The site at Compton Place Road, Eastbourne, offers so many opportunities for the students at Gildredge House.
“We couldn’t believe our luck when we found this site. It truly complements our traditional curriculum, vision and ethos for the school. The fact that the site was previously an educational establishment was the icing on the cake!”
Mrs J King, Trustee and first Chair of Governors
Until the 1870s the site was grazing land. The site was acquired in 1877 for the construction of New College boys’ school and the main school building was built. In 1891 the Master’s House was built and so called because the top floor was an apartment for the Headmaster.
Parts of the main school, the Master’s House and the sanatorium (converted during the 1990s into a conference centre now named the Oasis Centre) remain from these original school buildings.
The site was taken over by Temple Grove Preparatory School in 1907 and has been known as Temple Grove ever since. Temple Grove School remained on site until 1935 when it moved to Heron’s Ghyll near Uckfield. During its time in Eastbourne, famous Temple Grove students included Brian Johnston, the cricket commentator, and Douglas Bader, the Battle of Britain fighter pilot.
The site remained empty until the outbreak of the Second World War. In September 1939, the buildings were taken over by the National Amalgamated Approved Society (NAAS) who evacuated from their London offices. This organisation administered National Insurance payments and remained until the Dental Estimates Board (DEB) was set up on 5th July 1948 – the first day of the National Health Service.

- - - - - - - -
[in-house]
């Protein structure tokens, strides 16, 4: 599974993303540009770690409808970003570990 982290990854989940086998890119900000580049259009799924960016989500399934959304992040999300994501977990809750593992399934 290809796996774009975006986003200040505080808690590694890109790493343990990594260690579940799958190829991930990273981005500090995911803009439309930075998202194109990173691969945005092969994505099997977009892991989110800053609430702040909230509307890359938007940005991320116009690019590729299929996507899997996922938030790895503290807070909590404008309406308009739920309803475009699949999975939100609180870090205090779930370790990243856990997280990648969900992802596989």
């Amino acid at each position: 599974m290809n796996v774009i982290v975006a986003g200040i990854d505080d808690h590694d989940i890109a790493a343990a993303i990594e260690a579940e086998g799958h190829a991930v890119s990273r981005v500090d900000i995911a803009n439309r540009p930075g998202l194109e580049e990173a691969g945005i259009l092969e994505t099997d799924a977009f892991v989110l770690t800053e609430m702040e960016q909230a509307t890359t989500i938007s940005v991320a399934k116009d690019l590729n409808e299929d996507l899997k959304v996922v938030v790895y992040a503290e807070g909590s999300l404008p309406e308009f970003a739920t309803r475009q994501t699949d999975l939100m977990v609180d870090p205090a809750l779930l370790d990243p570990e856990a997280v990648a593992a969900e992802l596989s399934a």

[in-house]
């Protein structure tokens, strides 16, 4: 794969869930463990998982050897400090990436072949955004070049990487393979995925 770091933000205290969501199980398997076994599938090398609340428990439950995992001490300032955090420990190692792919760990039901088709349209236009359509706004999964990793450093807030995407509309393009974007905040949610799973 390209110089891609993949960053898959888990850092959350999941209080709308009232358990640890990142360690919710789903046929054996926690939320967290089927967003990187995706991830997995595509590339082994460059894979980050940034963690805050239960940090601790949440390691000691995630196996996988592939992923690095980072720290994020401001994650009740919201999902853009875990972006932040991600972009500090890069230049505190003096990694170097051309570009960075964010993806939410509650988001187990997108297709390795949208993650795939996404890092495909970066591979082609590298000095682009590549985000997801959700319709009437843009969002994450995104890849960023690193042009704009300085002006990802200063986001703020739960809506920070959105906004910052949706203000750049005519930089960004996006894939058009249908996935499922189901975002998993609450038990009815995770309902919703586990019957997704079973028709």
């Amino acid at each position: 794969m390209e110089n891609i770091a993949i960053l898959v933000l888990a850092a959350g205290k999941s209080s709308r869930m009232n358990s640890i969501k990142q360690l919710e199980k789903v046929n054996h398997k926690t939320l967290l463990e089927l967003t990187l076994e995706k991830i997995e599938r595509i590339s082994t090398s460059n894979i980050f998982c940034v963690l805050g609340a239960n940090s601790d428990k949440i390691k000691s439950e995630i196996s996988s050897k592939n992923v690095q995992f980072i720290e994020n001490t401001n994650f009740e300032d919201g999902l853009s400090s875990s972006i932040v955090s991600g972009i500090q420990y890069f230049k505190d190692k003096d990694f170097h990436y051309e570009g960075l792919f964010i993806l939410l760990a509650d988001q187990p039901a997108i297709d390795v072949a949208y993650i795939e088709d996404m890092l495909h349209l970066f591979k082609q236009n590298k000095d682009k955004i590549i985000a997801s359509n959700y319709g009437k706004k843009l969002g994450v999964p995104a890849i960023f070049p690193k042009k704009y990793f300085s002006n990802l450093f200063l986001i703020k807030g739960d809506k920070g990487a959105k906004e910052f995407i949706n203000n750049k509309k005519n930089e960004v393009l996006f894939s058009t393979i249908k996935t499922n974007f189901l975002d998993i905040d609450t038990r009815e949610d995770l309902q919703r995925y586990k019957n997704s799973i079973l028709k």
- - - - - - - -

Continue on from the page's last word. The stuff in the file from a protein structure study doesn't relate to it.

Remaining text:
The DEB’s prime role was accurate and prompt payment to over 15,000 NHS dentists in England and Wales and monitoring the quality of NHS dental treatment.
At its peak, the DEB (latterly DPB – the Dental Practice Board) processed 35 million dental claim forms per year, and employed up to 2,000 staff at this site and other offices in the town. Along with Birds Eye Foods, it was the town’s biggest employer and nearly everyone in Eastbourne seems to know at least one person who worked here!
The playing field was reopened in 1957, after being turned over to agriculture during the war years, and a cricket pavilion was built during the 1970s.
To accommodate staff and the increasing workload, a major extension (the 1952 building) was added. In the 1960s, a computer block and prefabricated buildings for records storage were added to the Western Wing of the old school building.
Increased computerisation and changes to the method of payments to dentists led to a steady reduction in staff numbers. In 2006, the DPB became part of the NHS Business Services Authority (NHSBSA) with its headquarters in Newcastle-Upon-Tyne. The NHSBSA combined a number of NHS organisations including the Prescription Pricing Authority and the NHS Pensions Agency.
Increased work with private sector partners together with the benefits of sharing services such as HR and finance led to a further reduction in staff numbers in Eastbourne, and the remaining staff relocated to new offices in the town centre in July 2012.